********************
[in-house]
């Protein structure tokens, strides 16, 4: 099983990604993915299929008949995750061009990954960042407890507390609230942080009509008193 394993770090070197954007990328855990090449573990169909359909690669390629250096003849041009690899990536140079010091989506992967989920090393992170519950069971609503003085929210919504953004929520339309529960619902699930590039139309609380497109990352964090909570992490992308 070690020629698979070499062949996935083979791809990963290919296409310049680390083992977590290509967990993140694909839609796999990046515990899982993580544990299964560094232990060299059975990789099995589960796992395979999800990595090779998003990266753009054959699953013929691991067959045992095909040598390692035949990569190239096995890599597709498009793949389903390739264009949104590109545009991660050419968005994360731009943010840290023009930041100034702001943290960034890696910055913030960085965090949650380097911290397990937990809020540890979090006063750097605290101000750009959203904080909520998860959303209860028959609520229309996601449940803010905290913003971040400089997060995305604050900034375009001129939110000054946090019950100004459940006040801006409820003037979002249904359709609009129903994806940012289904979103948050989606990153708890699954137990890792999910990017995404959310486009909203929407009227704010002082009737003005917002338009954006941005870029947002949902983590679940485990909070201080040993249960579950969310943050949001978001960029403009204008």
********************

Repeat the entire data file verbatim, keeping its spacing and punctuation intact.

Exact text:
[in-house]
């Protein structure tokens, strides 16, 4: 099983990604993915299929008949995750061009990954960042407890507390609230942080009509008193 394993770090070197954007990328855990090449573990169909359909690669390629250096003849041009690899990536140079010091989506992967989920090393992170519950069971609503003085929210919504953004929520339309529960619902699930590039139309609380497109990352964090909570992490992308 070690020629698979070499062949996935083979791809990963290919296409310049680390083992977590290509967990993140694909839609796999990046515990899982993580544990299964560094232990060299059975990789099995589960796992395979999800990595090779998003990266753009054959699953013929691991067959045992095909040598390692035949990569190239096995890599597709498009793949389903390739264009949104590109545009991660050419968005994360731009943010840290023009930041100034702001943290960034890696910055913030960085965090949650380097911290397990937990809020540890979090006063750097605290101000750009959203904080909520998860959303209860028959609520229309996601449940803010905290913003971040400089997060995305604050900034375009001129939110000054946090019950100004459940006040801006409820003037979002249904359709609009129903994806940012289904979103948050989606990153708890699954137990890792999910990017995404959310486009909203929407009227704010002082009737003005917002338009954006941005870029947002949902983590679940485990909070201080040993249960579950969310943050949001978001960029403009204008």